Higher Equity Prices Amid Historically Low Volatility | Market Insight Quarterly | Second Quarter 2017

  • Economic data received over the last three months has generally signaled that U.S. economic activity improved over the second quarter of the year compared to modest gross domestic product growth of 1.4% in the first quarter. The Citigroup Economic Surprise Index, an aggregate measure of economic surprises, did fall to its lowest level since 2011 in mid-June, but disappointments were against elevated expectations; the consensus estimate of Bloomberg-surveyed economists still has growth accelerating to 3.0% in the second quarter. The more subdued expectations are 2.2% growth for all of 2017, near the expansion average of 2.1%. Measures of consumer confidence remain strong and consumer spending picked up after a weak first quarter. However, wage growth remains only modestly above inflation despite a low unemployment rate. Business confidence likewise remains strong and purchasing manager surveys have indicated continued expansion of both the services and manufacturing sectors of the economy. Economic prospects were strong enough for the Federal Reserve (Fed) to continue to slowly scale back accommodative policy, raising rates at its June meeting for the second time this year.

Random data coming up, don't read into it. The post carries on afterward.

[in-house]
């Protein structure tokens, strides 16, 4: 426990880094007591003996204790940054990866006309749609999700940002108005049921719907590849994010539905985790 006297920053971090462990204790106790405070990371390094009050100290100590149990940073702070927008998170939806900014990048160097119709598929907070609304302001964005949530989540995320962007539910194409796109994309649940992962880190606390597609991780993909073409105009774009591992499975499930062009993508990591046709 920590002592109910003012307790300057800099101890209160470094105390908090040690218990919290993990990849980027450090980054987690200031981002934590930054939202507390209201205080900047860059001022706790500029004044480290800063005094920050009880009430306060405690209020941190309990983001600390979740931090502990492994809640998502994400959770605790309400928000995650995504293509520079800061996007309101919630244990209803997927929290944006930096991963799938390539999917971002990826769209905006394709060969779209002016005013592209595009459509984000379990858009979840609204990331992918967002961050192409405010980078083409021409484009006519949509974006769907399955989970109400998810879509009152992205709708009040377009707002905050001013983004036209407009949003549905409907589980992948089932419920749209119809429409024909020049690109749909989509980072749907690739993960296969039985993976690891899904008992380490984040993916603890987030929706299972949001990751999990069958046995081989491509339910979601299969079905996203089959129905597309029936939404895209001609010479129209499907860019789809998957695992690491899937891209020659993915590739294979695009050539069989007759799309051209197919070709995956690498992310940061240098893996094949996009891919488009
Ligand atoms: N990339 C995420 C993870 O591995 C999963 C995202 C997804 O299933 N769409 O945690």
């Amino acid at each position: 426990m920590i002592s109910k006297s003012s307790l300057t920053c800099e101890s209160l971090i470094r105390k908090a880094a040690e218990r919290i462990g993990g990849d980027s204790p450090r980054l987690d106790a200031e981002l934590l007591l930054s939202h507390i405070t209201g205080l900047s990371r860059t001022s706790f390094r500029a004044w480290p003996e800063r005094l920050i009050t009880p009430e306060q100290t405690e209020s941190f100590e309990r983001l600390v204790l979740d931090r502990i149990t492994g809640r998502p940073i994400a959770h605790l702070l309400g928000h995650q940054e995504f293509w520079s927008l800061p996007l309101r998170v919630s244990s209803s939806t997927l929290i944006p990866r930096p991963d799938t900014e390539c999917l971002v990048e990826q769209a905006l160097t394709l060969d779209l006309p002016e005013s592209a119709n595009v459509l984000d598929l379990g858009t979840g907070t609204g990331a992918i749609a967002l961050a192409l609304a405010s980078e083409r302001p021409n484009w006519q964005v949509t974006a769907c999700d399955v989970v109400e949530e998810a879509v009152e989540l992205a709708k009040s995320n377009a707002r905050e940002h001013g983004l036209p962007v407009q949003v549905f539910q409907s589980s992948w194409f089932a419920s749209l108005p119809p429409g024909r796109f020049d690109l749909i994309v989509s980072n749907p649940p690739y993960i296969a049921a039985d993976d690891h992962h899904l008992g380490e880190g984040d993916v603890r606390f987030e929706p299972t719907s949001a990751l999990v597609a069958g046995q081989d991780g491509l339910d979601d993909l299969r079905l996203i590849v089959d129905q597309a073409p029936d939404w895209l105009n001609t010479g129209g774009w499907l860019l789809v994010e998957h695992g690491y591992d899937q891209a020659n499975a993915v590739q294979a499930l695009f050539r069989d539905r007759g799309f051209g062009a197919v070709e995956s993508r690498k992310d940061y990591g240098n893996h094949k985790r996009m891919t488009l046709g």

• Stocks gained 3.1% during the second quarter, based on the S&P 500 Index; continued steady growth in the U.S. economy, generally improving economic conditions overseas, and ongoing central bank support helped offset ebbing enthusiasm for pro-growth policies from Washington, D.C. Growth outpaced value during the quarter due to biotech strength helping healthcare turn in the top performance. Technology gained as well, but started to show some cracks late in the quarter. Energy weakness hurt value, even though financials did well on optimism overcoming deregulation. Large caps bested their mid and small cap counterparts, but from a global perspective, emerging markets and large foreign markets more than doubled the Russell 3000, building on a strong first quarter as well. The Bloomberg Barclays Aggregate Bond Index returned 1.45%, with longer maturities outpacing short, while more economically sensitive fixed income, including investmentgrade corporates and high yield, outpaced high quality. In the end, the theme for 2017 remains: higher equity prices amid historically low volatility.